My family obviously knew I was hooked (pun intended) and my brother and girlfriend got me a Crochet Pattern-a-day calendar for Christmas. In there was a ThreadTeds pattern for a bear. This brought me right back to making bears.

razbeary gold bear

At the same time, I found Flickr and started posting and browsing pictures. Through Flickr and blogs I learned about amigurumi and was particularly inspired by Elizabeth Doherty’s work. I started reading crochet blogs a lot, and finally started my own infrequently updated blog. I was happy with crochet and didn’t see the point in knitting, in fact some of the ladies at NASA tried to teach me to knit in 2003 for a co-worker’s baby, and I refused to learn. I crocheted a teddy bear instead. 🙂

In the fall of 2006, a confluence of events caused me to take a new look at knitting. I looked for a couple of books online and settled on the Stitch ‘n Bitch Handbook and Knitting Rules by Stephanie Pearl-McPhee. Those two books got me into knitting. When I got Knitting Rules, I had never heard of the Yarn Harlot! I found her blog, read her book and never looked back.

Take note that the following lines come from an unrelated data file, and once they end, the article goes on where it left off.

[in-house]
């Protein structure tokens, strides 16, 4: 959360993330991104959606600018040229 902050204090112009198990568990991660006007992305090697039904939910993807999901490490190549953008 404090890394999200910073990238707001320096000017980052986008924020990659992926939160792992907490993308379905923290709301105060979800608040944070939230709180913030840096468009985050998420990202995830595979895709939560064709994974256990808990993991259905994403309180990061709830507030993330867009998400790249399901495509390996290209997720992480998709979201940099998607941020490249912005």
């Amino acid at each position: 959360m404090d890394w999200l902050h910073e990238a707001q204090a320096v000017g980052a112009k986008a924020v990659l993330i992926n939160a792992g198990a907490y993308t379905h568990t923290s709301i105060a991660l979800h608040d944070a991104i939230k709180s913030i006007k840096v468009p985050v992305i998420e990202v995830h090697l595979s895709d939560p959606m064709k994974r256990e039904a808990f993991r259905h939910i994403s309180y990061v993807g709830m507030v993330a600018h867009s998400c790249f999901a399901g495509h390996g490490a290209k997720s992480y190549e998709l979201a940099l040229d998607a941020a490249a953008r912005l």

After several years on my own, I had finally tapped into this huge community of witty, talented, inspiring people willing to share their experiences and funny stories. It was still a community tied together by links and web rings. There was no good way to find all those little blogs or people’s patterns unless someone had linked to them. Through that network, I found out about Ravelry. On July 3, two months after moving to New Jersey, I got my invitation to this amazing web community.

Using this awesome resource, I have found patterns I never knew existed, learned from others about yarn substitution and found a reason to blog more often. It is the warm fuzzy feeling I get when someone leaves a comment or “favorites” my project or pattern that inspires me to do more.

Being able to see that 42 people have “favorited” my Claude Pattern and that 18 people have it in their queue is such a great feeling. To think that my little warm fuzzy could generate so many warm fuzzies for me, is just amazing.

Speaking of warm fuzzies, I guess I should show you my most recent project.

Little Lamb Little Lamb